Jurassic Park roars


The original movie franchise has both bite and intelligence.

by Allen Therisa in Sequel Fever

Cover your ears.
Cover your ears.


Great big dinosaurs running amok; very, very loud roaring (and screaming); chaos theory; a little blood but no guts, children in peril; lots of stunts; Jeff Goldblum in black leather, Sam Neil in full frown; dastardly Brits and a wagging finger at scientific promise.


Blockbuster-tastic monster franchise intrigues and succeeds in equal measure.



Jurassic Park (1993)

Richard Attenborough is genial and Scottish, rich and foolish, and injects dinosaur DNA into eggs to bring prehistoric reptiles alive in a theme park that could give Disney a run for its money.

However, a power cut and criminal shenanigans wreck havoc as the dinos run loose and chase Neil, Goldblum, Laura Dern, and two terrified children around in the rain.

Some genuine shocks, real ideas (chaos theory for beginners, the end of history for pessimists), and a jaw-dropping invocation of what cinema is about.

The Lost World: Jurassic Park (1997)

Dull and gloomy, with even more rain than in the first one.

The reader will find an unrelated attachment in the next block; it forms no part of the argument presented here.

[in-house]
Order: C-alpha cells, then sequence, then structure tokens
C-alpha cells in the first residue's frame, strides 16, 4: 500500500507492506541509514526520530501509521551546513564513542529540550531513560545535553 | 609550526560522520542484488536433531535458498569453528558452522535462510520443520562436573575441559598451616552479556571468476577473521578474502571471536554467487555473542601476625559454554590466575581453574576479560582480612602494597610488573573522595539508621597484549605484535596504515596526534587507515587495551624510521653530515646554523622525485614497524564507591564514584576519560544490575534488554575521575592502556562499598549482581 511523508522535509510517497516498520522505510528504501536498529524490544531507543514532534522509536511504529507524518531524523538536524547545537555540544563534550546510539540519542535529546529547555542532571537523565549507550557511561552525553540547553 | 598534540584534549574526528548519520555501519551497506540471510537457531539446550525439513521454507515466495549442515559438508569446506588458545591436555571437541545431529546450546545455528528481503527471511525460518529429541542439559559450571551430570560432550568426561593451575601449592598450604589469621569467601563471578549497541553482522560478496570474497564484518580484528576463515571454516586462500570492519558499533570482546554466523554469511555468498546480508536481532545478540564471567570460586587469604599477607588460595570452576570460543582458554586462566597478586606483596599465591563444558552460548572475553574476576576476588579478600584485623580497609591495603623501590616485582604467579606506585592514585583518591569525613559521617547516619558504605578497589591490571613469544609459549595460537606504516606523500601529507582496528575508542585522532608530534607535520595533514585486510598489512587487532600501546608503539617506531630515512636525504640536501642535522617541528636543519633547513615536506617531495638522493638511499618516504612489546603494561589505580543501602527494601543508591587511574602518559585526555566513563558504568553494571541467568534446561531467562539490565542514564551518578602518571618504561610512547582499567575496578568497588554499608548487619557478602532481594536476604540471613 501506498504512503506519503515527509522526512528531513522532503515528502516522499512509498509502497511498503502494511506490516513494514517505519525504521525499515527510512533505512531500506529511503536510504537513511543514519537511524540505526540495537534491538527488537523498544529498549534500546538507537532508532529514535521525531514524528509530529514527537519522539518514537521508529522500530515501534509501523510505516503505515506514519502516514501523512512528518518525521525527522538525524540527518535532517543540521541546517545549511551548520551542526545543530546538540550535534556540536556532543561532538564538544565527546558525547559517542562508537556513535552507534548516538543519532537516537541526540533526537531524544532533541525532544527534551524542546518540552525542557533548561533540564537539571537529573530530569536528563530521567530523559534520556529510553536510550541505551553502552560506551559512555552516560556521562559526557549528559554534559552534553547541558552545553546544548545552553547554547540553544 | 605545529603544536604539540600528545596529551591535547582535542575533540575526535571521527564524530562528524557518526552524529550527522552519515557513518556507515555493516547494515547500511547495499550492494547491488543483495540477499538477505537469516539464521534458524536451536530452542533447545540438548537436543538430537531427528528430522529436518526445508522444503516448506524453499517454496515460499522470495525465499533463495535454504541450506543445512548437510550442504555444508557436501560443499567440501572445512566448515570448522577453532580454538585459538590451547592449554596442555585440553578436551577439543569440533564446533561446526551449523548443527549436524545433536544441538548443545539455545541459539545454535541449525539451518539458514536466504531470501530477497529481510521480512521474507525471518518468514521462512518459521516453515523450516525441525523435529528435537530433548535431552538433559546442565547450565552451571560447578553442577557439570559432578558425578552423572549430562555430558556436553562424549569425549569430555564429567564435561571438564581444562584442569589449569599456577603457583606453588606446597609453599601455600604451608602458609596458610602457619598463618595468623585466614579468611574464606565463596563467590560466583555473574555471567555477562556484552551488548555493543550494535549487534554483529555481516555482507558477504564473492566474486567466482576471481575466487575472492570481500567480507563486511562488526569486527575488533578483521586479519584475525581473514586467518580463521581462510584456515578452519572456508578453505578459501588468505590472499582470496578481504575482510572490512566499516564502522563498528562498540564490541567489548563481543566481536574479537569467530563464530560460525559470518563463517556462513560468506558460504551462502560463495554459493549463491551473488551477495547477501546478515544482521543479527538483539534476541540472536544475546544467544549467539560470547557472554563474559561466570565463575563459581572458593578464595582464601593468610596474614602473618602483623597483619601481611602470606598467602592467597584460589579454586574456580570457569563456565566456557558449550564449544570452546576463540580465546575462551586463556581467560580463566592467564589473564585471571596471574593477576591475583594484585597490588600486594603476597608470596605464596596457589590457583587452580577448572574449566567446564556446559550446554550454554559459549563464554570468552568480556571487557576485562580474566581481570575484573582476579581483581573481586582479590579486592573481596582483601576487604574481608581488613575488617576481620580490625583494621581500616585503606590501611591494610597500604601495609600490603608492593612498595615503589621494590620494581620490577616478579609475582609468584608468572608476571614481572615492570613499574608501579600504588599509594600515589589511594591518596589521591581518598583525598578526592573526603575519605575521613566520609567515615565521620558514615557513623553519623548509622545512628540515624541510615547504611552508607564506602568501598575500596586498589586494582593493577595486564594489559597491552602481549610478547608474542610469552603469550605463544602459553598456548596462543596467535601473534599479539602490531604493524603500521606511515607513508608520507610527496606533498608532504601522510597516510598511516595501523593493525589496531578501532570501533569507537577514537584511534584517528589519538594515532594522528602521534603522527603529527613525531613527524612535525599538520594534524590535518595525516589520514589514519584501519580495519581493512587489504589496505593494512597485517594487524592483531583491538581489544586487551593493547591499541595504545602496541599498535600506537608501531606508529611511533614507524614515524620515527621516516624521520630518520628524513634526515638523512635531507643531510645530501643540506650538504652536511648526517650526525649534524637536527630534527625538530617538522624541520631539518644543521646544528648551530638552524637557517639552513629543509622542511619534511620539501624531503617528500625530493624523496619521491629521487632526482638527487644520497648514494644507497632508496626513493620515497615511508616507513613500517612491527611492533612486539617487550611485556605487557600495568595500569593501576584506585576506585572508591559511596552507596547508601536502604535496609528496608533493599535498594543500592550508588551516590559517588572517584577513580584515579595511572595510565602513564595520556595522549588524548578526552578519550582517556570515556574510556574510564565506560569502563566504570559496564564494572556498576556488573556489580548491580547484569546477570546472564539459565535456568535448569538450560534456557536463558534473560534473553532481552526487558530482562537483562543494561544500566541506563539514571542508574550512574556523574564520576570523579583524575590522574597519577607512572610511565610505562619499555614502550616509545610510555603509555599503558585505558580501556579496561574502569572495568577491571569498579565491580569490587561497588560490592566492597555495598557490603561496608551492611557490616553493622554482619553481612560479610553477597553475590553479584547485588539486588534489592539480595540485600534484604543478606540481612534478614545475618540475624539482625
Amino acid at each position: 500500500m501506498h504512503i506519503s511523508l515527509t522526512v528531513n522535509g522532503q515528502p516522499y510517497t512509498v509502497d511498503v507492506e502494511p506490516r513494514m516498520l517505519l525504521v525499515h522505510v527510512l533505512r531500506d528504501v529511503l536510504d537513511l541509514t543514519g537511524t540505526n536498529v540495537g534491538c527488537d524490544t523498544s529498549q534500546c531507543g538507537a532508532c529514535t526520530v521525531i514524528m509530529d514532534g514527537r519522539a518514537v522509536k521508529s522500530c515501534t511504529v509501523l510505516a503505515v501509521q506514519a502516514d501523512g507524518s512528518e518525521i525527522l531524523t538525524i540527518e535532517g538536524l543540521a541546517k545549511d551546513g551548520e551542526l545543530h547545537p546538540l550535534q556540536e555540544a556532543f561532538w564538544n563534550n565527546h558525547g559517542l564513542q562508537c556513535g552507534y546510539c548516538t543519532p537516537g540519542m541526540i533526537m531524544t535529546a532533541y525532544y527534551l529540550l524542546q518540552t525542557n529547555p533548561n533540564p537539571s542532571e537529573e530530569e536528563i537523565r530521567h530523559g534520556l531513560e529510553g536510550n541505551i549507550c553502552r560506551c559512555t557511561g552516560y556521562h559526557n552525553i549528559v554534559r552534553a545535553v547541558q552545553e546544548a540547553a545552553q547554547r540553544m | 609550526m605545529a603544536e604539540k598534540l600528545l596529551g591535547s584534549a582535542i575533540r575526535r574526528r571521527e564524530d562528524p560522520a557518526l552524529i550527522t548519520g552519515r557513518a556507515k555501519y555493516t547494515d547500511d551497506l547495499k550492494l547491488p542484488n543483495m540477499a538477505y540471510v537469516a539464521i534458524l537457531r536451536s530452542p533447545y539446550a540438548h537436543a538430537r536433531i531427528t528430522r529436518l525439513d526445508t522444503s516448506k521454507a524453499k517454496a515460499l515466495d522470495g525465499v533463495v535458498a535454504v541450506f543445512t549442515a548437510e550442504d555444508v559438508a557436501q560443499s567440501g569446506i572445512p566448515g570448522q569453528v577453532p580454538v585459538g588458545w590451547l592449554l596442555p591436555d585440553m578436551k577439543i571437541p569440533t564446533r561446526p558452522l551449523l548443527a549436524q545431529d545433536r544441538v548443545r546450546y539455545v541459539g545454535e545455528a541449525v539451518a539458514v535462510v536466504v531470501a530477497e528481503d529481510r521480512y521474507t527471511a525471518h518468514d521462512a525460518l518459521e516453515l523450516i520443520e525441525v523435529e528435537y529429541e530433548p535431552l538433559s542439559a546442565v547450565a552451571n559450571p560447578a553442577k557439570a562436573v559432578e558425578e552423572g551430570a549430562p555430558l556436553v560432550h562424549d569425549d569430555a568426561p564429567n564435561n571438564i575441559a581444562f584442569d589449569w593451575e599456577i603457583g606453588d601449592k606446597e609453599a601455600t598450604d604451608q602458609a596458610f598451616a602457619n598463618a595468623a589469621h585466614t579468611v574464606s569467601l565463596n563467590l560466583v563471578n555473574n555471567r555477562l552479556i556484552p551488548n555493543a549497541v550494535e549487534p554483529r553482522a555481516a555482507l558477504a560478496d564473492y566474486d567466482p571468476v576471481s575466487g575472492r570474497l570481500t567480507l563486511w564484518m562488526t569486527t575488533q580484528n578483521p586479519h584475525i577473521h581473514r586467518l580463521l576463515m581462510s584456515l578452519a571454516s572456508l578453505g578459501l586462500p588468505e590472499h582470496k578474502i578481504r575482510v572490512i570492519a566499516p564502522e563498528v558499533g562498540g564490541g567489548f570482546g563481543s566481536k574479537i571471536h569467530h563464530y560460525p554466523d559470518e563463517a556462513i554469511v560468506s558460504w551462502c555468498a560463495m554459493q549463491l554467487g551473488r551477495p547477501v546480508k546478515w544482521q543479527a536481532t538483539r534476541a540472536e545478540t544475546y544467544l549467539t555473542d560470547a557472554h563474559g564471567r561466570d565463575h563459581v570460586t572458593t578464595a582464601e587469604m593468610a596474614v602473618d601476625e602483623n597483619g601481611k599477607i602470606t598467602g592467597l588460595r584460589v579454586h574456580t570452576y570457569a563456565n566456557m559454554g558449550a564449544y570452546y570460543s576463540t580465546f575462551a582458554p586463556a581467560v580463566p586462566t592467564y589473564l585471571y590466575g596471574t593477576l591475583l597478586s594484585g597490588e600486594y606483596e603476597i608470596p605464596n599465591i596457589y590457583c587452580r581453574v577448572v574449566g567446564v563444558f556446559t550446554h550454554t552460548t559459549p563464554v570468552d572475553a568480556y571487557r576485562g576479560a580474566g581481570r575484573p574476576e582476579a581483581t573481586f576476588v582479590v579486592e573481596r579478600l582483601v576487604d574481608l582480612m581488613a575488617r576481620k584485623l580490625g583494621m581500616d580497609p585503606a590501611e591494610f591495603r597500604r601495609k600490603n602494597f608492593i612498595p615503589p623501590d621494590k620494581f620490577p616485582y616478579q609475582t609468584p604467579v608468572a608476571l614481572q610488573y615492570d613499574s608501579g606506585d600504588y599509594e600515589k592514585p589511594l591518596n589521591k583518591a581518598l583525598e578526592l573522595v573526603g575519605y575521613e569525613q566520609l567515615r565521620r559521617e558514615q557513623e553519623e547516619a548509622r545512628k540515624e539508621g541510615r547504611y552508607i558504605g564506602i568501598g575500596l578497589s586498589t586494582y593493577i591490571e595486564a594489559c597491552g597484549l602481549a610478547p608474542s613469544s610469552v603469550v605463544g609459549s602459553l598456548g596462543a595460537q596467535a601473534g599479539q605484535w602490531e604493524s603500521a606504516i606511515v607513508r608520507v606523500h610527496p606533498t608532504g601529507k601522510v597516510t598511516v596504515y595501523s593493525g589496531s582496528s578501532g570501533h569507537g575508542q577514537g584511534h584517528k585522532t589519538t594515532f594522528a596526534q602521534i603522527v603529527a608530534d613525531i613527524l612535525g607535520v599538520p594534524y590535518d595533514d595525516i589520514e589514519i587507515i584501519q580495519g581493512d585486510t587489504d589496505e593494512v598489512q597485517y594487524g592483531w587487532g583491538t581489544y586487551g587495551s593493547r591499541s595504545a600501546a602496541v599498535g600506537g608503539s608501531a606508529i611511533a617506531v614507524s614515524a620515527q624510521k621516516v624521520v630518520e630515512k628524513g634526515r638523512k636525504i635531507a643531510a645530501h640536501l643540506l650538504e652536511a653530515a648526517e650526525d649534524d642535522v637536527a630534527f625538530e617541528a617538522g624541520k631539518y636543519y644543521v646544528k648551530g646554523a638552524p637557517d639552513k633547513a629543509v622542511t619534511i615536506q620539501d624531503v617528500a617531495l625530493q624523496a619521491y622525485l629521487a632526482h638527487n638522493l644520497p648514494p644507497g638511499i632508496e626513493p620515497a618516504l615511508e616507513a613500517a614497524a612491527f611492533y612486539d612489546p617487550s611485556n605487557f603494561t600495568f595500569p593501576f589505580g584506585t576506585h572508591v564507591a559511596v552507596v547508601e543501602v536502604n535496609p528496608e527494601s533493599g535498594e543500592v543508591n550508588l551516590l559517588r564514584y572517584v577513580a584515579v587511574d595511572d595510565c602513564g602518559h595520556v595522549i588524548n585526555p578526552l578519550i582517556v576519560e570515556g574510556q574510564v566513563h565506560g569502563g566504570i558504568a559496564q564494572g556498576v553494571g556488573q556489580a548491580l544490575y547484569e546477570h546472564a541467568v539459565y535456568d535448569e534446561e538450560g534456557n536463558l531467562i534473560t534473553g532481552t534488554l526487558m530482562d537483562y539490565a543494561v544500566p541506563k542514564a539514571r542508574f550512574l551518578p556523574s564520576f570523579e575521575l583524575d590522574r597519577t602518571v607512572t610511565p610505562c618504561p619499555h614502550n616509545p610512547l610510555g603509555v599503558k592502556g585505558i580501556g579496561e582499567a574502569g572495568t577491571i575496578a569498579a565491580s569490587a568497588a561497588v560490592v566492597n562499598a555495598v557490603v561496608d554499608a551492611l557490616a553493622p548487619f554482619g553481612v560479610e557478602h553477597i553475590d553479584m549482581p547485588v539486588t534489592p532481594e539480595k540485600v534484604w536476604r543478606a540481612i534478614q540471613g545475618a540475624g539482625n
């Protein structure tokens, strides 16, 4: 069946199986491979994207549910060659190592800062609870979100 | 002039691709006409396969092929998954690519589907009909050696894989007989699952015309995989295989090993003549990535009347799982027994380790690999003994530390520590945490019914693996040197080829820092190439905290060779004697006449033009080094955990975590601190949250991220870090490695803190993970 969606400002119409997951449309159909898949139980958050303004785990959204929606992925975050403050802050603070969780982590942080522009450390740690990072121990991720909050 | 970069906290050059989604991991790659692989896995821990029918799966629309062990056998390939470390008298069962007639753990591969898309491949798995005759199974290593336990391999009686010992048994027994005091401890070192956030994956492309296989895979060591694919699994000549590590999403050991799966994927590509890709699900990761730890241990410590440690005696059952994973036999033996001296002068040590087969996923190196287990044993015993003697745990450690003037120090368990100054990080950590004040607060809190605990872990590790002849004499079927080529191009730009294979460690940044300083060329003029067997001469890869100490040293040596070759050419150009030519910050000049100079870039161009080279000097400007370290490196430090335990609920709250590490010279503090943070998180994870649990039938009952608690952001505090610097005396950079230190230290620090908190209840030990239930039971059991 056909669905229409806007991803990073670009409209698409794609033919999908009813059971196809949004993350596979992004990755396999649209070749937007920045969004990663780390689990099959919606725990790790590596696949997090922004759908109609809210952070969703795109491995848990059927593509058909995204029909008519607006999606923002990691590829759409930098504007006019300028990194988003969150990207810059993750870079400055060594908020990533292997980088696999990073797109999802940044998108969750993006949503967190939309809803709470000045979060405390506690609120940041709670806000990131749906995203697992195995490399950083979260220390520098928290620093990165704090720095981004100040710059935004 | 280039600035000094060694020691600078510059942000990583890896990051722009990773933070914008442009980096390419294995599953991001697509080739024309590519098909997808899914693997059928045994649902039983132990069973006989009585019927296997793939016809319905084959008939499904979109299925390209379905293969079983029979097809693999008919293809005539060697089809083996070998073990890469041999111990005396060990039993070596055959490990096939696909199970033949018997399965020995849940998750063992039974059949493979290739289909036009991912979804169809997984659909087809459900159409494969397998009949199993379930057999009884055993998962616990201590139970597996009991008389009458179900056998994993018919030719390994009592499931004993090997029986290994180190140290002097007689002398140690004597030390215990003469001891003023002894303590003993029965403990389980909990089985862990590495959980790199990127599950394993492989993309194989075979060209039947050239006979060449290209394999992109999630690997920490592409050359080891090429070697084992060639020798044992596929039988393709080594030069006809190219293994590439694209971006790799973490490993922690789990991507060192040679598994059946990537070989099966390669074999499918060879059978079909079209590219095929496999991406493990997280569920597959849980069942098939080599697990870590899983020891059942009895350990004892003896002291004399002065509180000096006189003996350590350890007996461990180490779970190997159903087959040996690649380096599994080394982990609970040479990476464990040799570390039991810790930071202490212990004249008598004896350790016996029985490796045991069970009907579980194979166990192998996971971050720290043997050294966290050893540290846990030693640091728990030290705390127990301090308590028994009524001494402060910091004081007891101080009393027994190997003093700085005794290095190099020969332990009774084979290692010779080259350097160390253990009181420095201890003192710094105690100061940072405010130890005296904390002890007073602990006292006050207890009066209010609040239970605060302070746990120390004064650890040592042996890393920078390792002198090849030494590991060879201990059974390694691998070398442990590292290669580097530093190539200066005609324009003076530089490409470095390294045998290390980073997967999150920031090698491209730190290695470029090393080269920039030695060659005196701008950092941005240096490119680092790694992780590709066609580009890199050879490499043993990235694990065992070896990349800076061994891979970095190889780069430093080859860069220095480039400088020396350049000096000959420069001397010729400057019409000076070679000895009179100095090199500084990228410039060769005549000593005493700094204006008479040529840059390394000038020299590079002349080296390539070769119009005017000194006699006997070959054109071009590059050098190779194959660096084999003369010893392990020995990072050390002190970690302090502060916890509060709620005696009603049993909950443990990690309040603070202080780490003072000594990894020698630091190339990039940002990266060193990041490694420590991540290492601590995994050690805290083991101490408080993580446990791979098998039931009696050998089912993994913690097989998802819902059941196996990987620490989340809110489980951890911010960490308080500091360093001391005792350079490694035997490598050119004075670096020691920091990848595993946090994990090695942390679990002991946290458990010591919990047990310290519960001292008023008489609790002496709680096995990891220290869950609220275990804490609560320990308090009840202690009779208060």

Spielberg promises hoards of dinosaurs trampling a city (cool), while the reality is a single dinosaur bumping around a night-time San Diego (not so good). Goldblum is back (hurrah), but so is Attenborough (boo) overacting just as much as in the first one.

There's a passably sonorous Brit in the able form of Pete Postlewaite, and Julianne Moore is in the Laura Dern role.

Seems to go on forever and despite the screaming and the running about, not much seems to happen.

Jurassic Park III (2001)

Funny, violent, injected with the intelligence that made the original such a sparkler (and whose deficit killed Lost World), III kicks off with well-intentioned deceit, is filled with taunt set-pieces, and is punctuated with genuine moments of terror. Neill and Dern are reunited (hurrah),

Téa Leoni and William H Macey make a jovial marriage in trouble and it has dinos in the air.

Took $180 million at the box office, which was unfortunately dwarfed by the two previous entries.


Jurassic Park, without a doubt. There was such hype behind this movie on its original release that the reality of seeing the thing on the big screen was bound to disappoint.

Which it didn't.

Astounding, articulate, and so very, very loud, it gave a whole new dimension to the cinema-going experience. Add to that its perfect encapsulation of the fears the fall of the Soviet Union was beginning to generate (sadly characterised by the bloodshed about to be unleashed in former Yugoslavia) and you have the perfect chin-stroking blockbuster.


The Lost World.

So portentous, so dark, so very slow and disappointing, and it just goes on and on. Muddled.

And what are all those ridiculous dinosaurs doing in it?

Not that much.

Recent articles: